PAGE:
For the moment, Mother Nature is smiling on the Colorado River.
Enough snow has piled up in the mountains that feed the river to stave off a dreaded shortage declaration for one more year, according to federal projections released Friday afternoon.
Just a month ago, forecasters expected Lake Mead to start 2020 about 17 feet lower than it is now, below the trigger point for a first-ever federal shortage declaration on the drought-stricken river.
But several weeks of winter storms across the Mountain States have cut the lake’s expected decline by Jan. 1 roughly in half, leaving the reservoir east of Las Vegas safely above the shortage line, according to the new figures from the U.S. Bureau of Reclamation.
“Pretty much from the middle of January until today, we’ve been on an upward trend,” said Paul Miller, service coordination hydrologist with the National Weather Service’s Colorado Basin River Forecast Center in Salt Lake City. “In terms of snowpack, we’re consistently above average across the entire basin.”
And the promising percentages are expected to climb.
Less than halfway through the month, some snow survey sites near the river’s headwaters are already reporting their wettest March on record, Miller said. “The month of March has just been exceptionally wet, especially in Colorado and parts of northern New Mexico.”
Even before the recent storms, federal forecasters had significantly upgraded their outlook for the Colorado.
In January, they were predicting another dry year, with just 64 percent of the average flow during the river’s peak April through July snowmelt period. By mid-February, that runoff forecast had increased to 74 percent. It hit 102 percent in the Bureau of Reclamation’s latest batch of monthly projections, and Miller said it could climb as high as 130 percent a month from now.
If the latest forecast holds, it would mark just the sixth year of above average flows since 2000 for the river system that supplies 90 percent of the Las Vegas Valley’s drinking water.
“It’s been a much better year than last year. It’s still not enough to break the drought, but it’s certainly a step in the right direction,” Miller said. “My guess is it will get even better. I’m not sure if it will be enough to keep Lake Mead out of shortage.”
Skirting the line
Federal regulators will declare the first-ever shortage on the Colorado if the water level in Lake Mead starts the year at less than 1,075 feet above sea level, roughly 15 feet lower than it is now. That would force Nevada and Arizona to reduce their river use by 4 percent and 11 percent, respectively.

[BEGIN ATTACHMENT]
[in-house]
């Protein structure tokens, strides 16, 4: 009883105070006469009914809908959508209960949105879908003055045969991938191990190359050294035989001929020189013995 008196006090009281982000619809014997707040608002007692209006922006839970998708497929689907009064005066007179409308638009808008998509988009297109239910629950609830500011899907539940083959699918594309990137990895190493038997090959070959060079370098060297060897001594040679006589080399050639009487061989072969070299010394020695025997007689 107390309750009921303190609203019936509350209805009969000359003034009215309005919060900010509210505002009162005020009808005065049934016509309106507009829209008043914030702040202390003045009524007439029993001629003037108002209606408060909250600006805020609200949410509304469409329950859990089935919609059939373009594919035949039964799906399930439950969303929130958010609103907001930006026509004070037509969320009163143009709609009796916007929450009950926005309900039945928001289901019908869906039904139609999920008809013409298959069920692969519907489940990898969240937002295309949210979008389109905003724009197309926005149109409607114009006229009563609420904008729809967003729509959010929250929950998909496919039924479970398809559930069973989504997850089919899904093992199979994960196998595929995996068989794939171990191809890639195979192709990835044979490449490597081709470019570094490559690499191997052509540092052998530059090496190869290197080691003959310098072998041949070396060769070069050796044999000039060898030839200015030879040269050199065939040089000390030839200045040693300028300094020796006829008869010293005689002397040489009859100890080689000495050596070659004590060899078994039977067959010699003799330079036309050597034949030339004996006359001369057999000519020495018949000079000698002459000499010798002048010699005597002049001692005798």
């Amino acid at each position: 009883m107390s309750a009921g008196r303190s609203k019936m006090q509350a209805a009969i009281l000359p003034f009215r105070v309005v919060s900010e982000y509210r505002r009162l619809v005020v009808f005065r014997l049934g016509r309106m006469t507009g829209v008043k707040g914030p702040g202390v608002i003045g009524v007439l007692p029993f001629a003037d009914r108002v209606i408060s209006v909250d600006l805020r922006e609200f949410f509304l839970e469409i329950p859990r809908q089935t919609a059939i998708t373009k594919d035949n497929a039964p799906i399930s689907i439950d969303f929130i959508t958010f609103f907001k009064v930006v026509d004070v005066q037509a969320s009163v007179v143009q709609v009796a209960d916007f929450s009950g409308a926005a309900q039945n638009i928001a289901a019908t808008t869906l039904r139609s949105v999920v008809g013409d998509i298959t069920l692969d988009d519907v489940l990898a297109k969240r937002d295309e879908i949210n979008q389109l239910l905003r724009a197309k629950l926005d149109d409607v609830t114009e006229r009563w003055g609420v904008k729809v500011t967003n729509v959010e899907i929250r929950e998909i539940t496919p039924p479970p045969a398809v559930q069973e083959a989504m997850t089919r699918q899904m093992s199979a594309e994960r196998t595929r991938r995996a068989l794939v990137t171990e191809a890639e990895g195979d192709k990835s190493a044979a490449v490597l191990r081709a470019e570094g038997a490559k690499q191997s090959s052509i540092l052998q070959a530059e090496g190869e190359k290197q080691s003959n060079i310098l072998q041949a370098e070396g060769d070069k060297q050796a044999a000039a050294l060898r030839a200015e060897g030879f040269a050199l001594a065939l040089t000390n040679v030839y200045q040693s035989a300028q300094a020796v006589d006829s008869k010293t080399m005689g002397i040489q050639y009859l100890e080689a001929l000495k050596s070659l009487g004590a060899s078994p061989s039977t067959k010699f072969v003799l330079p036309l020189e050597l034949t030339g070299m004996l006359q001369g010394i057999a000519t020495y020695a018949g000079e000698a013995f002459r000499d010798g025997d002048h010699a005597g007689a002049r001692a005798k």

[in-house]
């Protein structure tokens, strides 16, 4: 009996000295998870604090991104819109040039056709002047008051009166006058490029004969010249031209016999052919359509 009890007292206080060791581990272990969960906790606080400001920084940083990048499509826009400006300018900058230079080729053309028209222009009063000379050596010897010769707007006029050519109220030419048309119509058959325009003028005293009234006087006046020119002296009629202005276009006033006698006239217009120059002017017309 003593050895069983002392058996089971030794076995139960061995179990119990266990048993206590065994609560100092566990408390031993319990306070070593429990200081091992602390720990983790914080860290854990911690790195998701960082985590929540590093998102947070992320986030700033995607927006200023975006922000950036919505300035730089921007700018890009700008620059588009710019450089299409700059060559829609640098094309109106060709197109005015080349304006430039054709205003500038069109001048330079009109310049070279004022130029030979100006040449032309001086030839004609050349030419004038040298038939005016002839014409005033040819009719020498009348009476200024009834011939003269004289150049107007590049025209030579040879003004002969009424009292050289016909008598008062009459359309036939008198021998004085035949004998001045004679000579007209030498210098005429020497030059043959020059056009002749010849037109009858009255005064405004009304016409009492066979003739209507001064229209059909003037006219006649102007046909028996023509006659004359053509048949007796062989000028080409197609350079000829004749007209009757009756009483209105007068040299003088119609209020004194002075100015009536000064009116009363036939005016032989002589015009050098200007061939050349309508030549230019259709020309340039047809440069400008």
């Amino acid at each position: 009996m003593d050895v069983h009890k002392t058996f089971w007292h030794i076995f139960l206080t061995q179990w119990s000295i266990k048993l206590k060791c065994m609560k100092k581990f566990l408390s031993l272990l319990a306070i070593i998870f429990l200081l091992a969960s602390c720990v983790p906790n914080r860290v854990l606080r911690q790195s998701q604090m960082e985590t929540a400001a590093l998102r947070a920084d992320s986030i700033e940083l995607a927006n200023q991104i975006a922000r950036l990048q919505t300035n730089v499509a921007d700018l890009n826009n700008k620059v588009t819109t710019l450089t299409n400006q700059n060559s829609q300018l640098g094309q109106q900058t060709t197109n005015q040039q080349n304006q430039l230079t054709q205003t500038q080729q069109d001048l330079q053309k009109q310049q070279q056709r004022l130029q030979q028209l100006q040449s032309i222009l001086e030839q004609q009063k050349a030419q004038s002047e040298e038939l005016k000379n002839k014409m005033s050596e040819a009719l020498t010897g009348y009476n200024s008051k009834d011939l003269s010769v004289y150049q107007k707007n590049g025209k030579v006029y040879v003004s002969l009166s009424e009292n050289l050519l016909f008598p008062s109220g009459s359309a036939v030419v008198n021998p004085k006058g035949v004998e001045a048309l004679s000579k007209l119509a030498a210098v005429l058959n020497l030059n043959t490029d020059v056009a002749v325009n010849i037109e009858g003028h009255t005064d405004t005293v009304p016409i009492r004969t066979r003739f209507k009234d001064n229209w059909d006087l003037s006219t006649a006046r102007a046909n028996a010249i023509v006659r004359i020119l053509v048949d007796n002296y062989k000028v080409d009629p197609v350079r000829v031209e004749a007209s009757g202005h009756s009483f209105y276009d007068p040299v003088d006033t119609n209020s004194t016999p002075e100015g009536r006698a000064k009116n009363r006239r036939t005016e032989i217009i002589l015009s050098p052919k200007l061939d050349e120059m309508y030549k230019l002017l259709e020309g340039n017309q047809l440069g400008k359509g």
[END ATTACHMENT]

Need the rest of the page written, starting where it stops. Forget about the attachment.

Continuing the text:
As recently as February, such a shortage declaration seemed almost guaranteed. Now that seems unlikely.
Miller said there is two to three times more snow on the ground than there was a year ago throughout much of the Colorado River Basin, though not all of that accumulation will translate into water for the river and its tributaries. He said some of the above-average moisture will be absorbed by high-country soil left parched by 20 years of record drought. If there is enough left over to boost the level of Lake Powell and send more water downstream to Lake Mead, the river could skirt shortage once again.
Water managers will know for sure in August, when Reclamation officials issue their river operations plan for the coming year and decide whether to impose the mandatory shortage cuts based on the projected Jan. 1 water level in Lake Mead.
In the meantime, the seven Western states that share the Colorado are scrambling to finish an emergency drought plan that outlines voluntary water deductions — on top of the mandatory ones — by Nevada and others through 2026.
Drought plan drama
Reclamation Commissioner Brenda Burman has given the states until Tuesday, the last day of winter, to either finish the agreement or submit other ideas they might have before the federal government takes action on its own to keep the Colorado’s two largest reservoirs from crashing.
Right now, the so-called Drought Contingency Plan is tied up in California, where the Colorado’s largest water user, the Imperial Irrigation District, is refusing to sign the final deal unless it includes funding to address a growing environmental threat posed by the shrinking Salton Sea.
Board members for the Metropolitan Water District of Southern California, that state’s largest municipal water agency, responded Tuesday with a unanimous vote to absorb Imperial’s share of any cuts California might face under the drought plan — a move that effectively cuts the massive agricultural district out of the interstate deal.
“This agreement is far too important to give up now,” Metropolitan General Manager Jeffrey Kightlinger said in a written statement after Tuesday’s vote. “Seven states have worked together for years to reach this compromise and ensure a reliable water supply for the 40 million people and 5 million acres of farmland that rely on the Colorado River.”
If the drought deal gets done, the voluntary cuts are expected to kick in early next year, regardless of how wet this winter turns out to be.